The first weekend of the tournament primarily revolves around one narrative: David vs. Goliath.  As the tournament progresses, narratives are updated to most effectively keep people invested in the competition so that cars, carbonated beverages and corn chips can be sold. They use basketball games to tell stories of perseverance, falls from grace, comebacks, redemption, vindication and triumph through creativity or innovation.

As the annual tournament moves into its second weekend, I’m sharing with you my Sweet 16 of unscripted stories of perseverance, falls from grace, comebacks, redemption, vindication and triumph through creativity or innovation, aka non-fiction. These are all non-fiction titles I’ve recently (or somewhat recently) read and, like the 16 teams remaining in the NCAA tournament, they are all very good and have earned their way onto this list. In the spirit of tournament**, I’ve divided these 16 books into four categories, or regionals if you will: Memoir, Media, Music and Miscellaneous. For each, I pick my favorite to advance to a (fictional) Final Four.

** …or selling a contrived premise. You make the call! If you’re looking for a good non-fiction read, here’s the tip…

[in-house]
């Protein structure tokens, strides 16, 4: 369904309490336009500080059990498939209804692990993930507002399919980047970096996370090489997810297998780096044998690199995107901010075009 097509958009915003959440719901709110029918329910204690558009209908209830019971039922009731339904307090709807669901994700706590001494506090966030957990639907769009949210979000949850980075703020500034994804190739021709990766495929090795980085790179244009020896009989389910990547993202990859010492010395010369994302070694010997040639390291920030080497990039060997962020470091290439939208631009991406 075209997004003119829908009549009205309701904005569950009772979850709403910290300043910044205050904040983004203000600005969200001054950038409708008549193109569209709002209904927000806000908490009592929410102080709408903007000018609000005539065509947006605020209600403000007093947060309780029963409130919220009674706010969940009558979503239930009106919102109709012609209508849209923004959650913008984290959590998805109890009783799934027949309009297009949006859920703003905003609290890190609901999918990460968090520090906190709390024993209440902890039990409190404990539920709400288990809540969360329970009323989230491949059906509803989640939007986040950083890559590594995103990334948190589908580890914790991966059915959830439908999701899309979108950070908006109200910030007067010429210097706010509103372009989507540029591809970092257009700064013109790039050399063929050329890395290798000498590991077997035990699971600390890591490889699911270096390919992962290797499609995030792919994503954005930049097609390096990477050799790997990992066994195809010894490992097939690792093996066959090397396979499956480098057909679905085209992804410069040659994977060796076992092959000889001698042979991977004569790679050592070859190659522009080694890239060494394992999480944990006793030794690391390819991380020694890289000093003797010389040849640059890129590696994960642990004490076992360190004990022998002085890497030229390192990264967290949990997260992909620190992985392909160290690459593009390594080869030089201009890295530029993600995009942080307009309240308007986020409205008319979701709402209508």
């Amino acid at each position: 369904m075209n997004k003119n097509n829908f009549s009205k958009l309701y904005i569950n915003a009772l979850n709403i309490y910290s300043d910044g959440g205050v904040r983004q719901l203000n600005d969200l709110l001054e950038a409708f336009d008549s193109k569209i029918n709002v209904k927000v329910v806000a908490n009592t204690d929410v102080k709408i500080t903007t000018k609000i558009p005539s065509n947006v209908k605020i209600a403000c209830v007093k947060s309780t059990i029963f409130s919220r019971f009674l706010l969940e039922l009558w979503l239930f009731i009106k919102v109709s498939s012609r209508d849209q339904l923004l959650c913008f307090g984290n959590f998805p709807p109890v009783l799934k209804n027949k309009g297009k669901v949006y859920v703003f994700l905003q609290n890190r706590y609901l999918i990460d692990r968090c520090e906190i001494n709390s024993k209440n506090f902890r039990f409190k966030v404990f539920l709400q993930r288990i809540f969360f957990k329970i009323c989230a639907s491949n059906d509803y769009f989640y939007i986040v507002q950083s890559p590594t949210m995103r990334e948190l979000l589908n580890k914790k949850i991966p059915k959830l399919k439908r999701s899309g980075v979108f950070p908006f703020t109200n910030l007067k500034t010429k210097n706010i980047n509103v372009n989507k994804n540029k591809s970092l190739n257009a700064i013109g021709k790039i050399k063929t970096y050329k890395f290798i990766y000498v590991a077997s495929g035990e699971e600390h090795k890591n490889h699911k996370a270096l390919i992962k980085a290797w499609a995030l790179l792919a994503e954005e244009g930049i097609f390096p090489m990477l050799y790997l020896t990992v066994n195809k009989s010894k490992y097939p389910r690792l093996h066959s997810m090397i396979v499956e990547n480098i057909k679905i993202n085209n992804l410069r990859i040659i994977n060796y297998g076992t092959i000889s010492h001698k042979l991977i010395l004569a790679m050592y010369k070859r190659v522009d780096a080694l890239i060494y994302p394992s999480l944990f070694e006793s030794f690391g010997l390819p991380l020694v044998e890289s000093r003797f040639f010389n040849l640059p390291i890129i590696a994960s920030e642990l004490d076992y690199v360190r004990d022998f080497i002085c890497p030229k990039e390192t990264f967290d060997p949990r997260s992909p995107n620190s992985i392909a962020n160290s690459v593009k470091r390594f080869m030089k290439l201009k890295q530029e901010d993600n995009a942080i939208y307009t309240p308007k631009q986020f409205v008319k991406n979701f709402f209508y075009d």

Memoir Regional H is for Hawk, by Helen Macdonald – I was having this conversation just yesterday about how in an exceptional writer’s hands, any subject can be riveting. Macdonald is such a writer. The story of how she dealt with the grief of her father’s sudden death through immersing herself into the training of a goshawk, H is for Hawk is a revelation. Part exploration of loss, part treatise on man’s relationship with animals and part deconstruction of a centuries-old tradition, H is for Hawk soars beautifully.

The Empathy Exams, by Leslie Jamison and Unspeakable, by Meghan Dahm – A bit of a cheat here, trying to squeeze two different books into one slot here***. They’re both exceptionally smart and probing essay collections that mine the author’s personal experiences to explore thorny, under-examined aspects of human emotions.

***…or a tribute to a 64-team tournament that has 68 teams